5 Tips for Small Businesses to Deliver On Time

On time delivery is a critical measure of a company’s efficiency and service in any industry. In today’s dynamic world, customers want to have their goods it right here, right now. Therefore, the final touch point in the supply chain represents your ability to fulfill your customer’s needs efficiently. It’s important for small businesses to deliver products on-time, as a good reputation is essential to their bottom-line.

Small Business Owner

Regardless if you’re shipping to customers or businesses, delayed shipments are damaging. Late deliveries slow down supply chains and hurt customer relationships. In fact, 70% of consumers may not shop with a retailer again after receiving a late shipment, and 86% of consumers say their expectation for on-time delivery increases in peak seasons like the holiday shopping season.

With more competitors appearing at the market and increasing customers’ demands, high-level service is no longer optional. If you don’t adjust to the needs of the market, you will fall behind. There are many ways for small businesses to provide on-time shipping and deliver positive customer experience to their audience.

How to ensure on time delivery?

1. Analyze Internal Processes

Are some of your inbound materials consistently delivered late or damaged? Are you delivering late to one of your customers more often than the others? Sometimes suppliers, customers, and freight carriers cause late deliveries. With the visibility you gain from a TMS, you can pinpoint which partners in your supply chain are causing trouble and work with them to fix it.

2. Estimate Dwell Time at Your Facility

The way you ship items may be slowing down the transportation process and causing late deliveries. Dwell time, or how long a driver has to wait at your facility or location, is very important. If dwell time is too long, it may force the driver, due to hours of service rules, to take an extra day to arrive at the destination. Long dwell time will decrease a driver’s willingness to haul your freight, leaving you to work with carriers that have a bad history of drivers and trucks out of service.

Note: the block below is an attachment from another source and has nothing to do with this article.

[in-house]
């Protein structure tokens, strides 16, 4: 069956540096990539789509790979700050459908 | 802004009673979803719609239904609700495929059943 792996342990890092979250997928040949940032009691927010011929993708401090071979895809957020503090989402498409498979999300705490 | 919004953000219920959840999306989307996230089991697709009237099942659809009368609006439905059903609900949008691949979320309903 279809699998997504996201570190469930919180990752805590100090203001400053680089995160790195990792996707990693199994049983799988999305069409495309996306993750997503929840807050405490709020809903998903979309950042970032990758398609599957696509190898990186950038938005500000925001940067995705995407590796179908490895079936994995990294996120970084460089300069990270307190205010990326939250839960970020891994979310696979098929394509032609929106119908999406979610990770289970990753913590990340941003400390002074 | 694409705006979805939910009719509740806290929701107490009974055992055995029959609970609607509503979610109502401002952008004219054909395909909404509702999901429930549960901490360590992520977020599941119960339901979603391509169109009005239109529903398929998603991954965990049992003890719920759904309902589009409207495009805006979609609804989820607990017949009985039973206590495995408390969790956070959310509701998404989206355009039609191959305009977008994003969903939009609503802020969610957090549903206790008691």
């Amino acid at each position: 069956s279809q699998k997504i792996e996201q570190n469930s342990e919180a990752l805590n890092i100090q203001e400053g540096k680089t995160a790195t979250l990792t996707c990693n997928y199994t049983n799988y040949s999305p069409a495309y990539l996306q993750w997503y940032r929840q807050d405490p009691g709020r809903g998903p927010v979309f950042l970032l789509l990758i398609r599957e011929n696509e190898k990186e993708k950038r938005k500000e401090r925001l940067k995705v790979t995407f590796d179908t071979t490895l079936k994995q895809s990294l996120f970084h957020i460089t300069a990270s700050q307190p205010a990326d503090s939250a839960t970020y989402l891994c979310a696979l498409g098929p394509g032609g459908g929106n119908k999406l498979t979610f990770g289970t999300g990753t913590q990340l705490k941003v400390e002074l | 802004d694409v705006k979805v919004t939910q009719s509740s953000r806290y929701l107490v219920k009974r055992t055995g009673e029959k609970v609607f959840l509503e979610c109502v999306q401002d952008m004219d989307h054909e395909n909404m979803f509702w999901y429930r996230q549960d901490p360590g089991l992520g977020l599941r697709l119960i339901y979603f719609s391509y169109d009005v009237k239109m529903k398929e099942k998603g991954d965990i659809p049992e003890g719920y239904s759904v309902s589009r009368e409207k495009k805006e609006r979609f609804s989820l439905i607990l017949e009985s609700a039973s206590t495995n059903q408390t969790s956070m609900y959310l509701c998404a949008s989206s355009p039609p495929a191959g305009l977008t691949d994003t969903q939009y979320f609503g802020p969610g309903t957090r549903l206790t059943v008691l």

3. Create Visibility into Freight Movement

Small businesses normally ship through the less-than-truckload (LTL) shipping mode. Although LTL shipping is convenient and fast, you are particularly sensitive to delays. LTL trailers are filled with multiple loads from different companies, so the route is longer, and more freight handling is required, which leads to a higher chance for damage. When you ship LTL, avoid delays and damage by ensuring there is a track and trace feature available, so you can keep an eye on your freight. It is also useful to properly schedule shipments, considering small disruptions that can cause delays.

4. Lean on 3PL Expertise

Small businesses mostly rely on themselves in every aspect of the business. However, this may be a problem as it becomes impossible to control everything and demonstrate good results. To eliminate shipping delays and other disruptions, businesses outsource some of their logistics operations to third-party providers (3PL’s). 3PL’s have proprietary technology and a large carrier capacity to put to work for you. This enables visibility into transportation and some of the lowest linehaul rates on the market. These carriers are pre-qualified for safety and security, so you will experience less frequent disruptions. A 3PL’s expertise will help you increase shipment speed, reliability and reduce costs. Also, it will take care of transporting your goods while you focus on core competencies.

5. Always Inform Customers of Late Delivery

While warning customers of an anticipated disruption won’t stop the shipment from being delayed, it can mitigate the negative impact on reputation and perceived service. Having track and trace features from a TMS will enable you to warn customers of late delivery. When your customers are made aware of a delay in shipping, they can make plans to notify their customers and/or prepare to receive the shipment at a different date, reducing the inefficiencies on their end.

Ultimately, a good planning strategy and tracking technology will most benefit companies who want to ship faster. Analyzing processes will help you understand the gaps and, therefore, will lead to the results.

Are you a small business interested in shipping with PLS? Get a freight quote today!